CUHK study: Major security loopholes found in e-wallets

A CUHK research team discovered major security gaps in popular mobile payment syAs Hong Kong inches slowly towards a cashless society with the introduction of mobile payment systems such as AliPay, Apple Pay, Samsung Pay and the like, researchers recently warned of major security loopholes that could allow attackers to steal payment tokens while transactions are in progress.

The System Security Lab at the Department of Information Engineering of the Chinese University of Hong Kong (CUHK) two weeks ago shared the discoveries of its two-year-study by the research team led by CUHK assistant professor Kehuan Zhang with collaborators from Tsinghua University in China and Indiana University of Bloomingdale in the US. The result of the study has also been released at USENIX Security ’17, a prestigious annual academic conference on internet security, held last August in Vancouver.

Graph 1: Mobile Payment Workflow

“Security measures have been put in place to protect the mobile payment processes. The hash function mixes all the information together so that even if you get the token it is impossible to inversely infer the user ID and the secret as well as the time generated, which puts a time limit on the payment window,” Zhang said.

“Also the transmission of the token is designed to be distance bonded, making it hard to sniff the token from afar. However, the experiment we have conducted showed that these deterrents only work on passive adversaries who are just silently sniffing to get the tokens,” he added.

The measures fall flat when the team inserted “an active adversary” into the mobile payment working flow.

Setting up the scene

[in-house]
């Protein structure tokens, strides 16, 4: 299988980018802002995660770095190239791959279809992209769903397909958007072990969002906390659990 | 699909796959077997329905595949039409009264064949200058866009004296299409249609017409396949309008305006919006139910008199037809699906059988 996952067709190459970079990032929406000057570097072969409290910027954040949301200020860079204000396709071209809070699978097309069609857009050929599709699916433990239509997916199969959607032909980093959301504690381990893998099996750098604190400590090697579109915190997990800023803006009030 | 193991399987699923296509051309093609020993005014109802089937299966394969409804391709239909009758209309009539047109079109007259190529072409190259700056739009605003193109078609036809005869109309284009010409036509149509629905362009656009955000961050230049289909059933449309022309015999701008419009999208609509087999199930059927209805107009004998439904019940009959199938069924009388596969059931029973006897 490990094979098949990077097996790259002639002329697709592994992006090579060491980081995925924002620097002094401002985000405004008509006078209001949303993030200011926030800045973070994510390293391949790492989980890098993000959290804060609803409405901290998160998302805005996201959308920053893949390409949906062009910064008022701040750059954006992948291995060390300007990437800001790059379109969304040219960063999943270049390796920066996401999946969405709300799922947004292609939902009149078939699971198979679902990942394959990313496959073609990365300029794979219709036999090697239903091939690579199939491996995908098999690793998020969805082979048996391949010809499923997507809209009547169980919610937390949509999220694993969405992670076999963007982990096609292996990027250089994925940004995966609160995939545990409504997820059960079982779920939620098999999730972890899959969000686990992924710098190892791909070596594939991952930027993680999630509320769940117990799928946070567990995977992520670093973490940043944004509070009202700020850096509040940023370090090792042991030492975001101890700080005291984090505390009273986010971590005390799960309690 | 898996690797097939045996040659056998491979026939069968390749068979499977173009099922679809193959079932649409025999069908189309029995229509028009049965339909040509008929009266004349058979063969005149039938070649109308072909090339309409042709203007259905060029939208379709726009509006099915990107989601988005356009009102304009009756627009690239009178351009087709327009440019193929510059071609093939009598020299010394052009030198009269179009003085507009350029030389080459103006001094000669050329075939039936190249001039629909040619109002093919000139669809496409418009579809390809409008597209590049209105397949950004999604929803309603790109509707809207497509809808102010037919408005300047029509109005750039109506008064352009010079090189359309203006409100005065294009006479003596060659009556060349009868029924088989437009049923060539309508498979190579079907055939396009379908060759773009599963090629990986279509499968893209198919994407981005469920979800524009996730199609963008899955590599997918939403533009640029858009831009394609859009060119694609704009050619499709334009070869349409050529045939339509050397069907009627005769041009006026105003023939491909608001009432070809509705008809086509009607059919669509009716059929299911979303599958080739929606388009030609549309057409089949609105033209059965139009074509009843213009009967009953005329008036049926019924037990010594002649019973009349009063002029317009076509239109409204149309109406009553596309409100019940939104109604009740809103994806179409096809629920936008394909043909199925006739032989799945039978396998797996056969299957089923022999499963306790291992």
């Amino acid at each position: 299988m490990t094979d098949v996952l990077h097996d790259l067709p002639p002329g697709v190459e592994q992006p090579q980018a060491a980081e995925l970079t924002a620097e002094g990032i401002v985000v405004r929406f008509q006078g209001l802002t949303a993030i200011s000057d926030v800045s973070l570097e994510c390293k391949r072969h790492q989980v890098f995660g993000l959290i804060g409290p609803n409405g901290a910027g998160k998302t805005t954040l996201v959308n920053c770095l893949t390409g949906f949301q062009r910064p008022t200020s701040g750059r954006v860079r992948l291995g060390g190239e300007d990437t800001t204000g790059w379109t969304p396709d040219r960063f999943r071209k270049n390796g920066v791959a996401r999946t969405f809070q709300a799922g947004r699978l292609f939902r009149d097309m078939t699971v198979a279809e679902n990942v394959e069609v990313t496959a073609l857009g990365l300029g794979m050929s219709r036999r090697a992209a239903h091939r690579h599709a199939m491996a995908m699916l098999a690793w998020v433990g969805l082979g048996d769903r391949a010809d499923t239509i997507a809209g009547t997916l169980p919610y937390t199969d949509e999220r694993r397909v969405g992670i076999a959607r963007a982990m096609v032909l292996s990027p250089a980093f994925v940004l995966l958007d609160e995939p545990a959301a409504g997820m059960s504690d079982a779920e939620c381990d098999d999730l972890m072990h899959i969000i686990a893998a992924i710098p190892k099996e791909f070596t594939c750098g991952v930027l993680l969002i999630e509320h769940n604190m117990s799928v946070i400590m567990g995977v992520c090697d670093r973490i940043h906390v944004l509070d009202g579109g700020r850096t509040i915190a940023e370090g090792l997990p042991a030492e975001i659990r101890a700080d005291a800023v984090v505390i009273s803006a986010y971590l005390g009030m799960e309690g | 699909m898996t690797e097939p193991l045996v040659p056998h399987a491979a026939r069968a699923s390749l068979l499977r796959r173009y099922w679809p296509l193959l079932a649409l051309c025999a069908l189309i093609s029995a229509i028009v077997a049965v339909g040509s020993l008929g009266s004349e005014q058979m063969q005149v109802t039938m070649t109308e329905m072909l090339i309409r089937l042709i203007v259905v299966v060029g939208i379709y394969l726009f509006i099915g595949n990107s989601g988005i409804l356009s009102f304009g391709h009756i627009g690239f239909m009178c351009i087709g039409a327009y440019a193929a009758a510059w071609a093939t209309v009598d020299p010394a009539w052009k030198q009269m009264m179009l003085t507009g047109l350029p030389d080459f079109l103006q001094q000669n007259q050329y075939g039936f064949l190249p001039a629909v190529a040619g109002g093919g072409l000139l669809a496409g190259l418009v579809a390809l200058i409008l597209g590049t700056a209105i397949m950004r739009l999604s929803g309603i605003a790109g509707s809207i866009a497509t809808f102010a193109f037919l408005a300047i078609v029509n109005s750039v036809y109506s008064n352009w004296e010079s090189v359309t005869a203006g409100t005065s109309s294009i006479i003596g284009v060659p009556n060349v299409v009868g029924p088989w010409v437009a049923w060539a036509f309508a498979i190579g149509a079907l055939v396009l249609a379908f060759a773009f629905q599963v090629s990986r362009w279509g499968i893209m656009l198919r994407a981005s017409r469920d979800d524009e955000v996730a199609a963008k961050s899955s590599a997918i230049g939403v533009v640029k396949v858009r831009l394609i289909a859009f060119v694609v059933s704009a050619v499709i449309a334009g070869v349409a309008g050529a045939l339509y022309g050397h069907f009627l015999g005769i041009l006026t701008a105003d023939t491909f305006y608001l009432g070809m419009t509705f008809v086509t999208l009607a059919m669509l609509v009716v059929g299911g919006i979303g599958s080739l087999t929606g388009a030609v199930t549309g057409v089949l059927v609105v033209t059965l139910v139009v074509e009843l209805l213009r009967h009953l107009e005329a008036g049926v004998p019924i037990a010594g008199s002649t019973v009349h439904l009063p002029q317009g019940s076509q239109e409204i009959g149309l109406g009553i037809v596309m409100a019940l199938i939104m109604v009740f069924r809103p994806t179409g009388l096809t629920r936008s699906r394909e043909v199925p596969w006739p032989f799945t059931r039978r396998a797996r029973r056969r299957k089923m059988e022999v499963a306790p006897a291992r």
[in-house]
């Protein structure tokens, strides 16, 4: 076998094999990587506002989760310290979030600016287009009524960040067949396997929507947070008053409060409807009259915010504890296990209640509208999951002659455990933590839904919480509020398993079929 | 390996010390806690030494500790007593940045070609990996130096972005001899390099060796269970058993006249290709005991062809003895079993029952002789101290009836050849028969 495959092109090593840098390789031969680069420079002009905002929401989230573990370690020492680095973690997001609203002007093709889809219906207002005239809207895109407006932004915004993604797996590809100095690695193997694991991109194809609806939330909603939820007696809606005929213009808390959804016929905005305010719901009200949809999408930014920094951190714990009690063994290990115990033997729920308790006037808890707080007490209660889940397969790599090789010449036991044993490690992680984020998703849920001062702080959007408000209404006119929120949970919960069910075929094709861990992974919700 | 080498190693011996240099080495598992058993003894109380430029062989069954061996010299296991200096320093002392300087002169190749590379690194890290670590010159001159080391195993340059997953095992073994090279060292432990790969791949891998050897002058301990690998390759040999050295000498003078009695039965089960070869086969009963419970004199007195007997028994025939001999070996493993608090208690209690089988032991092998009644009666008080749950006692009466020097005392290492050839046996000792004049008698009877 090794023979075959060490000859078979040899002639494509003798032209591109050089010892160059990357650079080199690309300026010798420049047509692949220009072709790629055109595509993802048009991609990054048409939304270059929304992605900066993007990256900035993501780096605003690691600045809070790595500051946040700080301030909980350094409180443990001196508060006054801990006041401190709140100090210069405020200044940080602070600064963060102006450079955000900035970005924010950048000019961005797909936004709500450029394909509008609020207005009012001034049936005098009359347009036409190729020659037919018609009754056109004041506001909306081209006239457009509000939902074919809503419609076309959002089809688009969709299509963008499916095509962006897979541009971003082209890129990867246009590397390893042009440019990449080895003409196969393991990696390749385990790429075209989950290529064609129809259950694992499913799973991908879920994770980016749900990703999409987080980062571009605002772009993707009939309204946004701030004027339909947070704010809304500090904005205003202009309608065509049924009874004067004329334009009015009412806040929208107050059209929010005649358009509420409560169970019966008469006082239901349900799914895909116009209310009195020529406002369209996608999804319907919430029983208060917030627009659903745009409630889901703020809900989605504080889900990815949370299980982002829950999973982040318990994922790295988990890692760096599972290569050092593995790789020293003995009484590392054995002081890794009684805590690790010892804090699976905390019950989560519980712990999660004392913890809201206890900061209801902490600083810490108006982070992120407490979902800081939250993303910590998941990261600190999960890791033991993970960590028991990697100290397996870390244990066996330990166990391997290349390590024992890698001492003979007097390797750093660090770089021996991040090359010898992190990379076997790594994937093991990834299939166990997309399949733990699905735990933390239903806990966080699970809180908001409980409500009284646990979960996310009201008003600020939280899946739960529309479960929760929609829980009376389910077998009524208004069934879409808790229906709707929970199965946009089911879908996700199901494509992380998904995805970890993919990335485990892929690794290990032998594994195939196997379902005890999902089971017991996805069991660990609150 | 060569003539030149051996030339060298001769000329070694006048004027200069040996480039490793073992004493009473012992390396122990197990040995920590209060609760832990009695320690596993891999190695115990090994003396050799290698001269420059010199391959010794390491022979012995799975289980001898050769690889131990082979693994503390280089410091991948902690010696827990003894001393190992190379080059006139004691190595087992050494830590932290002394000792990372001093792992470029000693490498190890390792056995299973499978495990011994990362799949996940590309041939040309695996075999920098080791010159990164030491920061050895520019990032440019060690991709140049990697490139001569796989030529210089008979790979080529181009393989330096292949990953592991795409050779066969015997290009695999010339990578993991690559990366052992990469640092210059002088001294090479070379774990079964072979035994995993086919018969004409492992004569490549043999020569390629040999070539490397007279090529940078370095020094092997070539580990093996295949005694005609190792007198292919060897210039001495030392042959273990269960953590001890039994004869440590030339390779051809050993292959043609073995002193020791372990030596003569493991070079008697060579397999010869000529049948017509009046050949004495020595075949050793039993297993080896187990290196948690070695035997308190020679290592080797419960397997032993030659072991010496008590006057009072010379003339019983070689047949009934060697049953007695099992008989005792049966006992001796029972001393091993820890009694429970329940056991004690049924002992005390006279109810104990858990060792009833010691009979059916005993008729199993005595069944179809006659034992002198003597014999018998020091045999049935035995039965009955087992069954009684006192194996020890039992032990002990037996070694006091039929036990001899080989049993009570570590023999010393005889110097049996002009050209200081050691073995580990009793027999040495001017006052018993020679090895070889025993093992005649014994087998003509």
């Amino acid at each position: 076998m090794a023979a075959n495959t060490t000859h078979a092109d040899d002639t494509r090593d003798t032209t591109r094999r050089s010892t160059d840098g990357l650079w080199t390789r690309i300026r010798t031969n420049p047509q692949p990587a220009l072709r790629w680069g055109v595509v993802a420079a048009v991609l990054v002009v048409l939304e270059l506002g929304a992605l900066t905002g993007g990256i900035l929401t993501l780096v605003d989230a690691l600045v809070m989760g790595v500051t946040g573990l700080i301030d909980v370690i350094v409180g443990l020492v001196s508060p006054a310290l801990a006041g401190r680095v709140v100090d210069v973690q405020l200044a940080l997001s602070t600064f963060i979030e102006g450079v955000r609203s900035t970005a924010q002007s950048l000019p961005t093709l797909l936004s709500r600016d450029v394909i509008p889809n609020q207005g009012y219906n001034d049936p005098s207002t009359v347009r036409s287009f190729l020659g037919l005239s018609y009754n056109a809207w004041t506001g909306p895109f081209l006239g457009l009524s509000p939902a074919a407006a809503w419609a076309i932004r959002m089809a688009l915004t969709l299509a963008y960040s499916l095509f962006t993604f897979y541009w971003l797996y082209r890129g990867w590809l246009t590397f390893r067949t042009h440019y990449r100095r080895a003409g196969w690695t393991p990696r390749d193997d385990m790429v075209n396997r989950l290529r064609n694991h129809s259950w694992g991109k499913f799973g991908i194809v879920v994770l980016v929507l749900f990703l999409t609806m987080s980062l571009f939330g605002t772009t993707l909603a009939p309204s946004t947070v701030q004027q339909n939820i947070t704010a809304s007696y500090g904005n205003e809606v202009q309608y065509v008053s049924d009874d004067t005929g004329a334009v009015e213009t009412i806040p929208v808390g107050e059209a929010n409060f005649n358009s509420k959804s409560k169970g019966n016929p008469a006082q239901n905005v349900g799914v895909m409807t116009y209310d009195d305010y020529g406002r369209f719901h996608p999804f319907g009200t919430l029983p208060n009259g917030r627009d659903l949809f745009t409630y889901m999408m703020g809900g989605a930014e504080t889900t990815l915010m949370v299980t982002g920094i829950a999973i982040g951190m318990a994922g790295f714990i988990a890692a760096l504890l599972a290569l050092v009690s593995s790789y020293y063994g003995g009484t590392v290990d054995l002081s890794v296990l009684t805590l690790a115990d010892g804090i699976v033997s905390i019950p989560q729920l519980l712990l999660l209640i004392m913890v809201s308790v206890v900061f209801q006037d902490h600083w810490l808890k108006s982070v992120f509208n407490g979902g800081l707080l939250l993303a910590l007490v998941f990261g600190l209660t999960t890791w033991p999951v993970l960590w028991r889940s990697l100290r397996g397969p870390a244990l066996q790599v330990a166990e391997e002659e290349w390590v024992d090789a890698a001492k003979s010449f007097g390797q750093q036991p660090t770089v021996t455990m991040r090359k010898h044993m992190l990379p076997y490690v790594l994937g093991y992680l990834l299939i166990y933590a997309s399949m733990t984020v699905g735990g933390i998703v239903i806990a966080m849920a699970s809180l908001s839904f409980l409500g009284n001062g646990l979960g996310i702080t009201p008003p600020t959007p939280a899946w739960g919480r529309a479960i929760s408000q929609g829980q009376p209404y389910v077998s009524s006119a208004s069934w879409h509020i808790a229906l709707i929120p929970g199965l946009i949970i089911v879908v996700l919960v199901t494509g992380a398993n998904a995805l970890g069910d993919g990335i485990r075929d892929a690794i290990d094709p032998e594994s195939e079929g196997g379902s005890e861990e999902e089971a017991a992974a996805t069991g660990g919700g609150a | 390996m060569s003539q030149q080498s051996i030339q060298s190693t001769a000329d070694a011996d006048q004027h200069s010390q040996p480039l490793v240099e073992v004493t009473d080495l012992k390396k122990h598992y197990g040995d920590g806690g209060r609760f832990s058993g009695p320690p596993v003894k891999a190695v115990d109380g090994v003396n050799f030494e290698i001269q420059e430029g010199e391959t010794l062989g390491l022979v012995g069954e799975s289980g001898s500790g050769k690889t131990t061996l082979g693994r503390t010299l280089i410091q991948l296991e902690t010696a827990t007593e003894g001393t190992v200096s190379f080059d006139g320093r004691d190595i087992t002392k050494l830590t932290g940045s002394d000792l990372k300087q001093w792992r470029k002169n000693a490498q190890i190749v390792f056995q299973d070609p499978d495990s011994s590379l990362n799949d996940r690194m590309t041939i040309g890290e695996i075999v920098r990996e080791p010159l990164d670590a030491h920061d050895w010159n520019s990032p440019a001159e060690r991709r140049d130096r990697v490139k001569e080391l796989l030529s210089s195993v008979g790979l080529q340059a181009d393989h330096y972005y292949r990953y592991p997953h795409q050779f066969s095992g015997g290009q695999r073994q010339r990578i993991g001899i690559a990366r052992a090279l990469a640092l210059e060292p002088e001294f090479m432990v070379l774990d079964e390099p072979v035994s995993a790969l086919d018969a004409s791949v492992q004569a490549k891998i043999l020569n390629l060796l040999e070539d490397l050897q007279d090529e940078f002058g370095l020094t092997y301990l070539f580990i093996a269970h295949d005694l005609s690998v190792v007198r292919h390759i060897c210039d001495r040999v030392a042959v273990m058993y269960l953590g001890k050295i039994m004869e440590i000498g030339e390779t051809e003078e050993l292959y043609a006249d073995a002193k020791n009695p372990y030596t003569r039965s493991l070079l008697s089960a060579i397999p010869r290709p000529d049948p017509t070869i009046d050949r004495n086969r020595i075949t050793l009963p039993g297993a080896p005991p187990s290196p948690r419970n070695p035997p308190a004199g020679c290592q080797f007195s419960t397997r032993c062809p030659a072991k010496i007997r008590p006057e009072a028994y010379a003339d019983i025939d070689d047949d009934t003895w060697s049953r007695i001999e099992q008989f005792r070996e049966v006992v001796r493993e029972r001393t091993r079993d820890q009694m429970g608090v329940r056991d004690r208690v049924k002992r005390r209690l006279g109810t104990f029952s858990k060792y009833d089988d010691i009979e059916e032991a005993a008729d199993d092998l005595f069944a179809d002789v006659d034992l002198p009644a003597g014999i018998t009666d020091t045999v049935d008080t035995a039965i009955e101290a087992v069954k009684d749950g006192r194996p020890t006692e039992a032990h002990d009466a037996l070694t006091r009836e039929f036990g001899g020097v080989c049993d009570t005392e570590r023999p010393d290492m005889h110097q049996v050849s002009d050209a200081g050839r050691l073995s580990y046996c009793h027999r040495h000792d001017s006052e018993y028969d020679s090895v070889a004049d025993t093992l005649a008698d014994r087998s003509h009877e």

In 2015, the research team started with their study focusing their attention to conducting an on-the-field experiment on the security of the then recently launched Samsung Pay in the US. After a year, they expanded their research one on Alipay in China.

Currently, there are four most widely adopted forms of transmitting payment tokens:  Near Field Communications (NFC), Quick Response Code (QR Code) scans, Magnetic Secure Transmission (MST) and audio signals.

For the study, Zhang said they concentrated on testing the security of QR Code, MST and audio signals. “The common denominator is that all these channels only support one-way interaction. So, if a mobile phone sends a token to a POS machine and the transaction fails, the payee’s device is unable to notify the payer and cancel or reclaim the token already issued – a loophole an active adversary can exploit.”

The team then developed an attack called STLS or synchronized token lifting and spending. This attack seeks to acquire a live token, prevents it from being legally used, and then spends it at another place before it expires.

“What makes this incident different from simple sniffing is that the attacker can disconnect the communication between POS machine and the cloud during a mobile payment transaction. This prevents the backend server from verifying the token to validate the transaction,” Zhang said.

Vulnerability in the MST function

In testing the security of MST, which is uniquely used by Samsung Pay, CUHK researchers found that the magnetic signals can be picked up from two to three meters away. So a rogue in a supermarket queue can seize the opportunity to attack and steal the token.

Graph 2: STLS attack on Samsung Pay

“The assumption is that the security risk is only three inches, but we hound this assumption invalid. We have developed an antenna that can reliably sniff the token from two to three meters away. This is problematic. If it is a mobile POS that communicates to the backend server through some kind of wireless channel – such as WiFi or 3G, we can place a jammer to break that communication channel. We  used a laptop to capture the token and card replicator to make a new card using the magnetic stripe,” Zhang said.